Like I said, I was in Chicago a week or so ago visiting Hyde Park for a transportation node project for studio. Our project site is centered around 57th Street and the Metra station so this is the area I spent the most time in. This area was largely residential with just a few cafes, small bookstores, and grocery stores. We were in the neighborhood both Sunday and Monday to see any variation between weekday and weekend activity.
Hyde Park encompasses the campus of the University of Chicago, the Robie House, and the Museum of Science and Industry along with great parkland along Lake Michigan that was the site of the “White City” for the 1893 Columbia Exposition. The neighborhood developed starting in the mid 1800s around the Illinois Central Railroad which is the present day Metra line.
57th Street between Kimbark and the Metra tracks is a nice mix of small businesses, town houses and apartments, a school and a small park with a playground. It felt like a perfect example of a good urban neighborhood. The days of visit were very cold so not many people were out and about. I was drawn to the block by the school and playground; across the street is a small strip of businesses including a bakery, small grocery store and a floral shop among others. Although 53rd Street a few blocks north has many more businesses, this block serves as a micro-center for the immediate blocks around it. The park and school act as a public gathering space and the shops provided daily amenities, surrounded by dense but comfortable townhouses and small apartment buildings.
The blocks around 57th Street were not very busy early Sunday afternoon. There were a few dog walkers here and there and some college student indulging in childhood fun at the park’s playground. The couple of cafes and restaurants on 57th were open for business as well as a charming used bookstore. While looking around at the bookstore a few UC students came in to look at the store’s random stock of used suite jackets. Two women stopped in for a few minutes but decided not to buy anything that day; evidently they were regulars.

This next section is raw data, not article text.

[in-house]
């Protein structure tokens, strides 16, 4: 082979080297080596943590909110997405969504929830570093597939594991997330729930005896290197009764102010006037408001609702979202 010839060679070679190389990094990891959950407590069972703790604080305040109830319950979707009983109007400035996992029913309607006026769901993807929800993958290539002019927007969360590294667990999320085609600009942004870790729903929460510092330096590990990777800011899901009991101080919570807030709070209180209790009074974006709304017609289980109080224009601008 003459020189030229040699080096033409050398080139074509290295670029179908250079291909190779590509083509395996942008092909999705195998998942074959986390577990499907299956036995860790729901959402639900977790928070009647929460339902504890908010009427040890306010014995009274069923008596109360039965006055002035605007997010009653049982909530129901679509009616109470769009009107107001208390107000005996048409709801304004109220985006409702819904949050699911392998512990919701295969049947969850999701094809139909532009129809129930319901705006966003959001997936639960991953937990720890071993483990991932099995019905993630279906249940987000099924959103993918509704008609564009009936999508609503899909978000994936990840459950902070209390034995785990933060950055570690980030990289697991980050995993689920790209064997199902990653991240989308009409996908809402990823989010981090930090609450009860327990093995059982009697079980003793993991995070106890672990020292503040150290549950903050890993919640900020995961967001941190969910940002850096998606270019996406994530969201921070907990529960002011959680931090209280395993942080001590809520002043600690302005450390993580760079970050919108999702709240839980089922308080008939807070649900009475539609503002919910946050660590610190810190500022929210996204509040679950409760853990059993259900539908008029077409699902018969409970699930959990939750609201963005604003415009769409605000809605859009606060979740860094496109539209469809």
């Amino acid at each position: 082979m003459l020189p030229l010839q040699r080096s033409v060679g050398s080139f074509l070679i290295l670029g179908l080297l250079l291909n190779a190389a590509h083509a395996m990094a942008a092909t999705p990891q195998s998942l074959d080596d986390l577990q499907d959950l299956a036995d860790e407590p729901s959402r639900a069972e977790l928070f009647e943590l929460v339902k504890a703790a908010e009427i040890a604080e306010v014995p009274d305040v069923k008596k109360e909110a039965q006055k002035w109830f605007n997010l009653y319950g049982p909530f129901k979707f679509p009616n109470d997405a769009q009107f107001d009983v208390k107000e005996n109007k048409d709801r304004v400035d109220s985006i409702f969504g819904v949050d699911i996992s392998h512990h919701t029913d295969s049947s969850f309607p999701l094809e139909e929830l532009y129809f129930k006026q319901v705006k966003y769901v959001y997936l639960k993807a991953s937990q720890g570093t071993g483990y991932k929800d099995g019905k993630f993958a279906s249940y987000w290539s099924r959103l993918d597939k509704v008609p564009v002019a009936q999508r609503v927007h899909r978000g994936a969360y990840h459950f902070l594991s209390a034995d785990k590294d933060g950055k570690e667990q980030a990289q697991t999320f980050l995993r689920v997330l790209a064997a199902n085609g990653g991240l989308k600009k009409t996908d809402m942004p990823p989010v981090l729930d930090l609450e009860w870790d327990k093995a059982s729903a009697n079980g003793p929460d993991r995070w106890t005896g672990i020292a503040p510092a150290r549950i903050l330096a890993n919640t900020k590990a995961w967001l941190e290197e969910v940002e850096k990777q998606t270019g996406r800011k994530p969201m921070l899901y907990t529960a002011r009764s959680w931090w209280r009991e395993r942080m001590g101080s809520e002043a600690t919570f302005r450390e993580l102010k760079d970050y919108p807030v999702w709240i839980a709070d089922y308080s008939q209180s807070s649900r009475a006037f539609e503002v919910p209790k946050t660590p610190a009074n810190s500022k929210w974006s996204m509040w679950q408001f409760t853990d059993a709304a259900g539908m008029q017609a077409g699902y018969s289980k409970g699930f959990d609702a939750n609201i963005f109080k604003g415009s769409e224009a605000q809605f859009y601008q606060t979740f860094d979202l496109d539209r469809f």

Expecting bustling streets during the weekday, Monday came with a bit of a let down. 57th. Street was not packed with pedestrians, but businesses and the school were running as normal. Vehicular traffic was slightly higher when we arrived back in the neighborhood around 9am. A cyclist was locking up his bike to a sign post. A woman parked her car to patronize one of the local businesses. Recess time – school children took over the playground that UC students had occupied the day before. As I walked by the corner cafe it was full and alive with a range from business people to blue collar. Today’s activity was very routine – just another morning in the neighborhood.
I really enjoyed the small neighborhood park. It had many pathways leading into the playground with long wooden benches placed to the sides. The benches were not the most attractive and the paths were not pristine but they proved functional and usable. I would choose this charming active, but imperfect neighborhood park over a lifeless, perfectly landscaped suburban park any day.
The Metra tracks form a physical and psychological barrier between the dense neighborhood of Hyde Park to the west and the open park space to the east along Lake Michigan. Walking from the neighborhood through the 57th Street underpass was like the entrance to Frank Lloyd Wright’s Robie House about 6 blocks away. Businesses and apartments were built up right against the Metra tracks. The overpass was dark and cool with multiple arcades of small arches and columns. The underpass is low and constricting, pushing one through the space. An opening above in the center provides relief, allowing some light in. On the east, one is released into the very open boulevard of Stony Island Avenue and Jackson Park. The monumental Museum of Science and Industry building can be seen beyond the park.
The Metra station and its overpasses over 56th and 57th streets are gritty and a little dirty. The platform provides wonderful views of the immediate blocks. It gives a glimpse into what the neighborhood might hold to a first time visitor like myself. A lot of trash and junk cars along the adjacent street give the impression that the neighborhood will be dirty and unkept. However that is not the case. The streetscaping and building facades along 57th and subsequent cross streets are pleasing and at an appropriate human scale. Homes and businesses open out to the sidewalk encouraging active streets and community interaction. Interestingly the implementation of a newer, modern townhouse project directly across the street from the Metra tracks challenges this common idea of where public activity should take place. Surrounding an interior courtyard, with garages facing the existing public street, these townhouse do not encourage the kind of street activity the older buildings and homes do. Many of the small garage and yard areas facing the street looked under-maintained and were scattered with litter. The whole area right around station felt barren and unwelcoming. I believe this is largely due to the orientation of these town houses.
The beauty of Hyde Park is in its diversity, of land uses and people. College students, life-long residents, rich and poor coexist in harmony here. The neighborhood’s massing and density benefits pedestrians, cyclists, and transit users, while still providing relative convenience for those with private automobiles. The sidewalks are pleasant and safe to walk on. The streets are narrow enough to not overwhelm pedestrians and cyclists yet wide enough to provide parking in most places. Hyde Park is a great example of a vibrant, sustainable, urban neighborhood – the kind of place where I would love to live and raise a family someday.
See all my Hyde Park and Chicago photos here.